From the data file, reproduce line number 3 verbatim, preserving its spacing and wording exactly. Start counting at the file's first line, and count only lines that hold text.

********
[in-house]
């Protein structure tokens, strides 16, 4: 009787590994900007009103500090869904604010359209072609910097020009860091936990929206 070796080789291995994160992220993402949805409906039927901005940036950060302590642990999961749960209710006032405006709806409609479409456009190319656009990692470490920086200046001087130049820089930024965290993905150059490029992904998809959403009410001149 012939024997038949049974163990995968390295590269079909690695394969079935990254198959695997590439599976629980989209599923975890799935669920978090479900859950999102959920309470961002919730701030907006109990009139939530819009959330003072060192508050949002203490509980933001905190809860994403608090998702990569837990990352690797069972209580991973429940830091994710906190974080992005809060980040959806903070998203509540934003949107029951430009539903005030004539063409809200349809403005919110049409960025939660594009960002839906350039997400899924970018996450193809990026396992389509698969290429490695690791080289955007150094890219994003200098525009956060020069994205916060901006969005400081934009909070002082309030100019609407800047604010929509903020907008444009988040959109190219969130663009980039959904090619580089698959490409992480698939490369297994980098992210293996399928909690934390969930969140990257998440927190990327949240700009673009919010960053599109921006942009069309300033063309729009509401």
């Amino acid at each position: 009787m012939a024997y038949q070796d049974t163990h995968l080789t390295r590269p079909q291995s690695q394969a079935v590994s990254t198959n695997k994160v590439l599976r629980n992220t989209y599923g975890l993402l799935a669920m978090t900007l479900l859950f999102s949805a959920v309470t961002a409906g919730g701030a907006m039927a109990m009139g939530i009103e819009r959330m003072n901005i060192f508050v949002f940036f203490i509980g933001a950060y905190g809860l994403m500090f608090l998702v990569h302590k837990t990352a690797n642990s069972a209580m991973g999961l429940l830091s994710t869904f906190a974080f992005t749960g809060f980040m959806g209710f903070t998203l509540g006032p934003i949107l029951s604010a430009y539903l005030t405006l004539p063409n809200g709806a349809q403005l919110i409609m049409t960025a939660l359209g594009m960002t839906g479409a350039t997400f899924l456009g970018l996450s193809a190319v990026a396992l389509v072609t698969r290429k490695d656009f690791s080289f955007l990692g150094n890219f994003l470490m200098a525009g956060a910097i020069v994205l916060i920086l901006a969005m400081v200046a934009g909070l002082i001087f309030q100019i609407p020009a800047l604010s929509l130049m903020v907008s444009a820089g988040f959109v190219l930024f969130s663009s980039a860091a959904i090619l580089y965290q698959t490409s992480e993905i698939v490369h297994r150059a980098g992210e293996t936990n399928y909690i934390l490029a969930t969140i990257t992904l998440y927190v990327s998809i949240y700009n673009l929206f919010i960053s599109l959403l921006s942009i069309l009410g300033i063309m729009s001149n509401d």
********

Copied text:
């Amino acid at each position: 009787m012939a024997y038949q070796d049974t163990h995968l080789t390295r590269p079909q291995s690695q394969a079935v590994s990254t198959n695997k994160v590439l599976r629980n992220t989209y599923g975890l993402l799935a669920m978090t900007l479900l859950f999102s949805a959920v309470t961002a409906g919730g701030a907006m039927a109990m009139g939530i009103e819009r959330m003072n901005i060192f508050v949002f940036f203490i509980g933001a950060y905190g809860l994403m500090f608090l998702v990569h302590k837990t990352a690797n642990s069972a209580m991973g999961l429940l830091s994710t869904f906190a974080f992005t749960g809060f980040m959806g209710f903070t998203l509540g006032p934003i949107l029951s604010a430009y539903l005030t405006l004539p063409n809200g709806a349809q403005l919110i409609m049409t960025a939660l359209g594009m960002t839906g479409a350039t997400f899924l456009g970018l996450s193809a190319v990026a396992l389509v072609t698969r290429k490695d656009f690791s080289f955007l990692g150094n890219f994003l470490m200098a525009g956060a910097i020069v994205l916060i920086l901006a969005m400081v200046a934009g909070l002082i001087f309030q100019i609407p020009a800047l604010s929509l130049m903020v907008s444009a820089g988040f959109v190219l930024f969130s663009s980039a860091a959904i090619l580089y965290q698959t490409s992480e993905i698939v490369h297994r150059a980098g992210e293996t936990n399928y909690i934390l490029a969930t969140i990257t992904l998440y927190v990327s998809i949240y700009n673009l929206f919010i960053s599109l959403l921006s942009i069309l009410g300033i063309m729009s001149n509401d």